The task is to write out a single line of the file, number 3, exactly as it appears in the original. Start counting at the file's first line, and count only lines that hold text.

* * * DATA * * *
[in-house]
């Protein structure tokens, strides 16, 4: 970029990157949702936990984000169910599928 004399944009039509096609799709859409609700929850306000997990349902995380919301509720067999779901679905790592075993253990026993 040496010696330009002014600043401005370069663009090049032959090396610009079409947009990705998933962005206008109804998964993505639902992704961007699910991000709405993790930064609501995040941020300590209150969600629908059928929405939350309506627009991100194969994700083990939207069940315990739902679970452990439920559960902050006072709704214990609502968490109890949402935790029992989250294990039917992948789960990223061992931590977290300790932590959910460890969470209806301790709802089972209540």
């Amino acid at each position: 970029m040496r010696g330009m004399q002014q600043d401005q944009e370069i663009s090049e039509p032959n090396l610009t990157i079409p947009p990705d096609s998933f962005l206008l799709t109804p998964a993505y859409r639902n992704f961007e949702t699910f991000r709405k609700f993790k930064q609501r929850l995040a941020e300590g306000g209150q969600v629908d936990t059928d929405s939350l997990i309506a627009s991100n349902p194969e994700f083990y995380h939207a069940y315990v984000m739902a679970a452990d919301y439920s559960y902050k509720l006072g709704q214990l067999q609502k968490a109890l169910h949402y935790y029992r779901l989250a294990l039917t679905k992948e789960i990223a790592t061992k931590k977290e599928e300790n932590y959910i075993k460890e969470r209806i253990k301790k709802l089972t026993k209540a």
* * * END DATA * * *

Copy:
């Amino acid at each position: 970029m040496r010696g330009m004399q002014q600043d401005q944009e370069i663009s090049e039509p032959n090396l610009t990157i079409p947009p990705d096609s998933f962005l206008l799709t109804p998964a993505y859409r639902n992704f961007e949702t699910f991000r709405k609700f993790k930064q609501r929850l995040a941020e300590g306000g209150q969600v629908d936990t059928d929405s939350l997990i309506a627009s991100n349902p194969e994700f083990y995380h939207a069940y315990v984000m739902a679970a452990d919301y439920s559960y902050k509720l006072g709704q214990l067999q609502k968490a109890l169910h949402y935790y029992r779901l989250a294990l039917t679905k992948e789960i990223a790592t061992k931590k977290e599928e300790n932590y959910i075993k460890e969470r209806i253990k301790k709802l089972t026993k209540a």